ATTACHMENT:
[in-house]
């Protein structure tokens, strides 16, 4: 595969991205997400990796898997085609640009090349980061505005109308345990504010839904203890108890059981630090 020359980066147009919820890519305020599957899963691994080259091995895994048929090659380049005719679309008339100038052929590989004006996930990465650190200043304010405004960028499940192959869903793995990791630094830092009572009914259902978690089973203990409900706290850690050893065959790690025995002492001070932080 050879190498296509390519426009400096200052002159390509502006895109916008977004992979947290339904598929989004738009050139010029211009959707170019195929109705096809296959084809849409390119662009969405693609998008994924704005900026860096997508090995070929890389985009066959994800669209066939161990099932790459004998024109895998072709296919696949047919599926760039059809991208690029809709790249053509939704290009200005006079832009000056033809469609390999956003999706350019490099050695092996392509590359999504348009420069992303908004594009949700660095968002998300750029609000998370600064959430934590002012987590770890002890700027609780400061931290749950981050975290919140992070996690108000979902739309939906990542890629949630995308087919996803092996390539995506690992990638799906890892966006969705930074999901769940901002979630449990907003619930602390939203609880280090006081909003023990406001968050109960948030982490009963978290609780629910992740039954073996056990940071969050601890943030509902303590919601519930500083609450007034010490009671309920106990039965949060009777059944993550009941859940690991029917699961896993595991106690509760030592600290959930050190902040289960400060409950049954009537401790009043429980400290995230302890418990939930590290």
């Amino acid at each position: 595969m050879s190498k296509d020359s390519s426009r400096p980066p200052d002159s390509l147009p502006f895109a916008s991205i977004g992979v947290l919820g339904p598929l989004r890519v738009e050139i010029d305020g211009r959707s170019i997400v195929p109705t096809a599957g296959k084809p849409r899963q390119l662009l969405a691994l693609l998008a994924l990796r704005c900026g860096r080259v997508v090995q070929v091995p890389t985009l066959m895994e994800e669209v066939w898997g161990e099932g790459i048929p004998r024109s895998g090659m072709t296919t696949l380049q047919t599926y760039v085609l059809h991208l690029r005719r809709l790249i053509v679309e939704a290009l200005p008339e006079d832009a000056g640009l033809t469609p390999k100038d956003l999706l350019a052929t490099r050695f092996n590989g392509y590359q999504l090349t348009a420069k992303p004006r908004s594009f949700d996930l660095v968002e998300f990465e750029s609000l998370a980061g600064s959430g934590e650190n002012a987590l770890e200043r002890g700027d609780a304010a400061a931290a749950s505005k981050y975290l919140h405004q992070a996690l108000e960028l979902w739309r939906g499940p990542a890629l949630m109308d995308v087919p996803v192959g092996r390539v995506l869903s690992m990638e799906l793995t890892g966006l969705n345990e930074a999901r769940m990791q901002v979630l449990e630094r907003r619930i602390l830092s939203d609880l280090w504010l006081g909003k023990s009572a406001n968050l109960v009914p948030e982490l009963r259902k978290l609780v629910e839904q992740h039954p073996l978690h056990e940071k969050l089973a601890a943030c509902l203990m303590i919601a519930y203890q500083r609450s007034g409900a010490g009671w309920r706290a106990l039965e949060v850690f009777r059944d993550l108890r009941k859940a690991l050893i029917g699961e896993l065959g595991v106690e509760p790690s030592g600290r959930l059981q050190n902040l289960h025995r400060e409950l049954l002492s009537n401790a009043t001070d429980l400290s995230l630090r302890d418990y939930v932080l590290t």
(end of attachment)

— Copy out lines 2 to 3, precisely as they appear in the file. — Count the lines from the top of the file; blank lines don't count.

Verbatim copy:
């Protein structure tokens, strides 16, 4: 595969991205997400990796898997085609640009090349980061505005109308345990504010839904203890108890059981630090 020359980066147009919820890519305020599957899963691994080259091995895994048929090659380049005719679309008339100038052929590989004006996930990465650190200043304010405004960028499940192959869903793995990791630094830092009572009914259902978690089973203990409900706290850690050893065959790690025995002492001070932080 050879190498296509390519426009400096200052002159390509502006895109916008977004992979947290339904598929989004738009050139010029211009959707170019195929109705096809296959084809849409390119662009969405693609998008994924704005900026860096997508090995070929890389985009066959994800669209066939161990099932790459004998024109895998072709296919696949047919599926760039059809991208690029809709790249053509939704290009200005006079832009000056033809469609390999956003999706350019490099050695092996392509590359999504348009420069992303908004594009949700660095968002998300750029609000998370600064959430934590002012987590770890002890700027609780400061931290749950981050975290919140992070996690108000979902739309939906990542890629949630995308087919996803092996390539995506690992990638799906890892966006969705930074999901769940901002979630449990907003619930602390939203609880280090006081909003023990406001968050109960948030982490009963978290609780629910992740039954073996056990940071969050601890943030509902303590919601519930500083609450007034010490009671309920106990039965949060009777059944993550009941859940690991029917699961896993595991106690509760030592600290959930050190902040289960400060409950049954009537401790009043429980400290995230302890418990939930590290």
């Amino acid at each position: 595969m050879s190498k296509d020359s390519s426009r400096p980066p200052d002159s390509l147009p502006f895109a916008s991205i977004g992979v947290l919820g339904p598929l989004r890519v738009e050139i010029d305020g211009r959707s170019i997400v195929p109705t096809a599957g296959k084809p849409r899963q390119l662009l969405a691994l693609l998008a994924l990796r704005c900026g860096r080259v997508v090995q070929v091995p890389t985009l066959m895994e994800e669209v066939w898997g161990e099932g790459i048929p004998r024109s895998g090659m072709t296919t696949l380049q047919t599926y760039v085609l059809h991208l690029r005719r809709l790249i053509v679309e939704a290009l200005p008339e006079d832009a000056g640009l033809t469609p390999k100038d956003l999706l350019a052929t490099r050695f092996n590989g392509y590359q999504l090349t348009a420069k992303p004006r908004s594009f949700d996930l660095v968002e998300f990465e750029s609000l998370a980061g600064s959430g934590e650190n002012a987590l770890e200043r002890g700027d609780a304010a400061a931290a749950s505005k981050y975290l919140h405004q992070a996690l108000e960028l979902w739309r939906g499940p990542a890629l949630m109308d995308v087919p996803v192959g092996r390539v995506l869903s690992m990638e799906l793995t890892g966006l969705n345990e930074a999901r769940m990791q901002v979630l449990e630094r907003r619930i602390l830092s939203d609880l280090w504010l006081g909003k023990s009572a406001n968050l109960v009914p948030e982490l009963r259902k978290l609780v629910e839904q992740h039954p073996l978690h056990e940071k969050l089973a601890a943030c509902l203990m303590i919601a519930y203890q500083r609450s007034g409900a010490g009671w309920r706290a106990l039965e949060v850690f009777r059944d993550l108890r009941k859940a690991l050893i029917g699961e896993l065959g595991v106690e509760p790690s030592g600290r959930l059981q050190n902040l289960h025995r400060e409950l049954l002492s009537n401790a009043t001070d429980l400290s995230l630090r302890d418990y939930v932080l590290t």